Mark is working on high-voltage, high energy-density, and air-stable aqueous redox flow batteries for grid-scale energy storage.

Sir Gregory Winter and Mark Carrington, of Oxonium Energy, winner of the Trinity Bradfield Prize 2023 second Prize. Picture: Keith Heppell
Sir Gregory Winter and Mark Carrington, of Oxonium Energy, winner of the Trinity Bradfield Prize 2023 second Prize. Picture: Keith Heppell

Mark is a third year PhD student in the Department of Chemistry working under the supervision of Prof Dame Clare Grey. Prof Grey is co-founder of Nyobolt, whose technology is about cutting recharging times to a very few minutes.

“We are currently working on a new air-stable, high voltage battery technology for long duration energy storage – LDES, ie grid-scale energy storage,” says Mark. “The technology has the potential to accelerate the deployment of renewable energy integration into the electricity grid, helping the UK to achieve its net zero targets.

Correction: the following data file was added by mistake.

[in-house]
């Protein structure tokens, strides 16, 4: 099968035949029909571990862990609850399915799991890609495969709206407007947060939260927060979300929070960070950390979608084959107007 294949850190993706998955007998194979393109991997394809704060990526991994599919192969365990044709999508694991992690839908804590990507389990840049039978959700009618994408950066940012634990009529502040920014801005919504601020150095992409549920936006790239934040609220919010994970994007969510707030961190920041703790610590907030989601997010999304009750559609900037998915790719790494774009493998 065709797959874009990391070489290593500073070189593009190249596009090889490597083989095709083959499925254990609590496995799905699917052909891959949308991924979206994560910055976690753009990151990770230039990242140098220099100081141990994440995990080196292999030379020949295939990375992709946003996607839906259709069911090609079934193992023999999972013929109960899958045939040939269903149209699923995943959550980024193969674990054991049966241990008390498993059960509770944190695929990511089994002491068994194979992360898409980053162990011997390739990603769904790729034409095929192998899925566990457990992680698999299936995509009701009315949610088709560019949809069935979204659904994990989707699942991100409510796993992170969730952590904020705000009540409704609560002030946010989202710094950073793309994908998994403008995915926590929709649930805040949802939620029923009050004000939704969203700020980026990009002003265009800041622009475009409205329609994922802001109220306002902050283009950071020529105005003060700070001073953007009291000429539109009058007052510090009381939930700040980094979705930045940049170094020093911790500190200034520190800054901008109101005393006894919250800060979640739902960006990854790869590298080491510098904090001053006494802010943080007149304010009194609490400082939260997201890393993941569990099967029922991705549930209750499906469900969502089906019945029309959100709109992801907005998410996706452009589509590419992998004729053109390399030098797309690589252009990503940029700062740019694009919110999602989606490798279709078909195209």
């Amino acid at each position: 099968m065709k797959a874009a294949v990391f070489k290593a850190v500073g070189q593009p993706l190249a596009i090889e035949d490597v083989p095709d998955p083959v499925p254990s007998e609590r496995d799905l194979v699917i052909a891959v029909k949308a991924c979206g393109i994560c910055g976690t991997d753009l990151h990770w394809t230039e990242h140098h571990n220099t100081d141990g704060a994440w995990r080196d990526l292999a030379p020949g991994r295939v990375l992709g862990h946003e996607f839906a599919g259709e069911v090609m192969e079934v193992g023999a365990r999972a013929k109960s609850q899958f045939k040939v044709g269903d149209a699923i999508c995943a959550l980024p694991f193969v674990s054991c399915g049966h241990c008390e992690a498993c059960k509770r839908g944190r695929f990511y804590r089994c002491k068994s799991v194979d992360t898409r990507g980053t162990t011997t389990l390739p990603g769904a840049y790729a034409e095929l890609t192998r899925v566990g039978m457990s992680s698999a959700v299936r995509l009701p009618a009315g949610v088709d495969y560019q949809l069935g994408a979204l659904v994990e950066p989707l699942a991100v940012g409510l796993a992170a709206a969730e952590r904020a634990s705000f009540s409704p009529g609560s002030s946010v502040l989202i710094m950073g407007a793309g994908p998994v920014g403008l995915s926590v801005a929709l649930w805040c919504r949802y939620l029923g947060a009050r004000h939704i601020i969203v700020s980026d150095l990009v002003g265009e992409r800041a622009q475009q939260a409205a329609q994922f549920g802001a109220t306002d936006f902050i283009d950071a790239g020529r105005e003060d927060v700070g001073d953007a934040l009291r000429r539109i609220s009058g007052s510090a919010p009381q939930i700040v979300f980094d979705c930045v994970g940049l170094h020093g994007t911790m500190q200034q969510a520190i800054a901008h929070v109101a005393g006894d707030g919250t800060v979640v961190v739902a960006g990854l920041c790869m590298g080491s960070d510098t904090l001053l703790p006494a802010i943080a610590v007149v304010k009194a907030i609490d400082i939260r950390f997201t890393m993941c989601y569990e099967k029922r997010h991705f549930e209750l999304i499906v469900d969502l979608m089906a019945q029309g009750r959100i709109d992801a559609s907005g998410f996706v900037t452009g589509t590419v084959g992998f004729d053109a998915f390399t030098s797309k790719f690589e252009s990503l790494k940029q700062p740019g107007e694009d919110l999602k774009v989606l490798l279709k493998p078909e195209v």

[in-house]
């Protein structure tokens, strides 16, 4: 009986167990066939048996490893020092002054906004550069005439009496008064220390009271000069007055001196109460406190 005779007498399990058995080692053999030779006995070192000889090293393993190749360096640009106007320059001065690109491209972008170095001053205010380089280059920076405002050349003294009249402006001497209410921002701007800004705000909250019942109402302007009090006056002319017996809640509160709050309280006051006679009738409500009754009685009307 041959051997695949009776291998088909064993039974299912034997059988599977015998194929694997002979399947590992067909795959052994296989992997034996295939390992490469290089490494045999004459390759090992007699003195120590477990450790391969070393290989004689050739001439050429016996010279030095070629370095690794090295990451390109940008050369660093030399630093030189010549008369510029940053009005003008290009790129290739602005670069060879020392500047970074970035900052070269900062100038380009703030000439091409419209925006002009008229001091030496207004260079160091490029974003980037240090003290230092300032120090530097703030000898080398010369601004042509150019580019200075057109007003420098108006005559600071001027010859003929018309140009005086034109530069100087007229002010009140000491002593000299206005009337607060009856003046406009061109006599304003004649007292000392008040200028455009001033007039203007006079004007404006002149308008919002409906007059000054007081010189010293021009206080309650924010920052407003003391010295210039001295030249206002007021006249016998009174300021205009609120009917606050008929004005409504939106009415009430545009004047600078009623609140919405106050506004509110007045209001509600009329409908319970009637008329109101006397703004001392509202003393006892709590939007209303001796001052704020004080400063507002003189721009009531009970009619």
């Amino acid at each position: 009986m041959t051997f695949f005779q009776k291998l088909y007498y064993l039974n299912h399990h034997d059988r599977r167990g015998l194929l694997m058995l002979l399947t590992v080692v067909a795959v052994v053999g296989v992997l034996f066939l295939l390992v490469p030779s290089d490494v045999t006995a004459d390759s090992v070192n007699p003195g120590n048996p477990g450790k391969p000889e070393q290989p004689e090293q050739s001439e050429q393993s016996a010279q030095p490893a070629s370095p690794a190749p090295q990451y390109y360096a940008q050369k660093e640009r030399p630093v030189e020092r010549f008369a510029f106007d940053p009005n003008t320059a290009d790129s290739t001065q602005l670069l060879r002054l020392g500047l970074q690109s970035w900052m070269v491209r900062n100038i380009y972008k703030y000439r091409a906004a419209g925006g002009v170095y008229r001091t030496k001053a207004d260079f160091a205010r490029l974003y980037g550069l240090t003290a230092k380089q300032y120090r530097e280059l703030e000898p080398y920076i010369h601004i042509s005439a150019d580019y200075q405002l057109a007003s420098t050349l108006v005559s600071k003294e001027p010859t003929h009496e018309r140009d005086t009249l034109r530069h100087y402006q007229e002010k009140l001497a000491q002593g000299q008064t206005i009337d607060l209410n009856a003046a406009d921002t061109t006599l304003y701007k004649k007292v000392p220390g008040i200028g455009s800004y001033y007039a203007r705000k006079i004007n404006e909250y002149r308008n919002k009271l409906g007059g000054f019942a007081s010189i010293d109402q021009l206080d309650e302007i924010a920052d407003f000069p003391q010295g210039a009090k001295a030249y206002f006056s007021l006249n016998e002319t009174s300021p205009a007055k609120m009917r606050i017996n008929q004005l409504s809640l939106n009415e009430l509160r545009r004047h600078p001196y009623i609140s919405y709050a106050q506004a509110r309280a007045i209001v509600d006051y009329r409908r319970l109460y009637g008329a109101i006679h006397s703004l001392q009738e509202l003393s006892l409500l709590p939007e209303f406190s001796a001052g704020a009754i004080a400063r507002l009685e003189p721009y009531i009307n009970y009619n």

“At full scale, the technology also has the potential to remove over 550 million tonnes of CO2 emissions per year at a fraction of the cost of other industrial battery incumbents such as lithium ion batteries and vanadium flow batteries.”

Sir Gregory Winter at the Bradfield Centre with Abiel Ma and Anthony Ma, winners of the Hellings Prize. Picture: Keith Heppell
Sir Gregory Winter at the Bradfield Centre with Abiel Ma and Anthony Ma, winners of the Hellings Prize. Picture: Keith Heppell

Mark adds: “Oxonium is a project name not a company just yet – we’re at an early stage – and it is not related to Nyobolt.”